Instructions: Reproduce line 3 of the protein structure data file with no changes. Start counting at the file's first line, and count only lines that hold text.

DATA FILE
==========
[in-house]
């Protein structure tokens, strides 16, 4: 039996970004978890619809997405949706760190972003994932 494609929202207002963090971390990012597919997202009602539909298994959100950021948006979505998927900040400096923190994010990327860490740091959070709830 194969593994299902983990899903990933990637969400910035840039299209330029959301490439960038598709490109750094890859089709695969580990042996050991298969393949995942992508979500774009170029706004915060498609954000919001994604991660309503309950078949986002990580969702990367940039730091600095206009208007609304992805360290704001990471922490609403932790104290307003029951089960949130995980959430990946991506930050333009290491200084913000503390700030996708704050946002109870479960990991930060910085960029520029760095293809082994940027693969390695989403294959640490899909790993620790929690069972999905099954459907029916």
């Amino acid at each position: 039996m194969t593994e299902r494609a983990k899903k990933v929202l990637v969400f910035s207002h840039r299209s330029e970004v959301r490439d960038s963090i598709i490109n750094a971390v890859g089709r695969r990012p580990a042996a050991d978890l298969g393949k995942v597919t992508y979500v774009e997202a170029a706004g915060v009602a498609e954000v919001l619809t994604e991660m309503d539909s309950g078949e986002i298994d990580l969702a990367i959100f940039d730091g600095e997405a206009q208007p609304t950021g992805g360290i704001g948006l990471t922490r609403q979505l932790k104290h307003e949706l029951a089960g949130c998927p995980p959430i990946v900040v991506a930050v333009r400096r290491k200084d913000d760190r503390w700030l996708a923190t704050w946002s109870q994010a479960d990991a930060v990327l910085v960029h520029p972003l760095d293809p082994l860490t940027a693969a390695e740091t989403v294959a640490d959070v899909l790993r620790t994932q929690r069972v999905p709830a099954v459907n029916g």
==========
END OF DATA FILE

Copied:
């Amino acid at each position: 039996m194969t593994e299902r494609a983990k899903k990933v929202l990637v969400f910035s207002h840039r299209s330029e970004v959301r490439d960038s963090i598709i490109n750094a971390v890859g089709r695969r990012p580990a042996a050991d978890l298969g393949k995942v597919t992508y979500v774009e997202a170029a706004g915060v009602a498609e954000v919001l619809t994604e991660m309503d539909s309950g078949e986002i298994d990580l969702a990367i959100f940039d730091g600095e997405a206009q208007p609304t950021g992805g360290i704001g948006l990471t922490r609403q979505l932790k104290h307003e949706l029951a089960g949130c998927p995980p959430i990946v900040v991506a930050v333009r400096r290491k200084d913000d760190r503390w700030l996708a923190t704050w946002s109870q994010a479960d990991a930060v990327l910085v960029h520029p972003l760095d293809p082994l860490t940027a693969a390695e740091t989403v294959a640490d959070v899909l790993r620790t994932q929690r069972v999905p709830a099954v459907n029916g």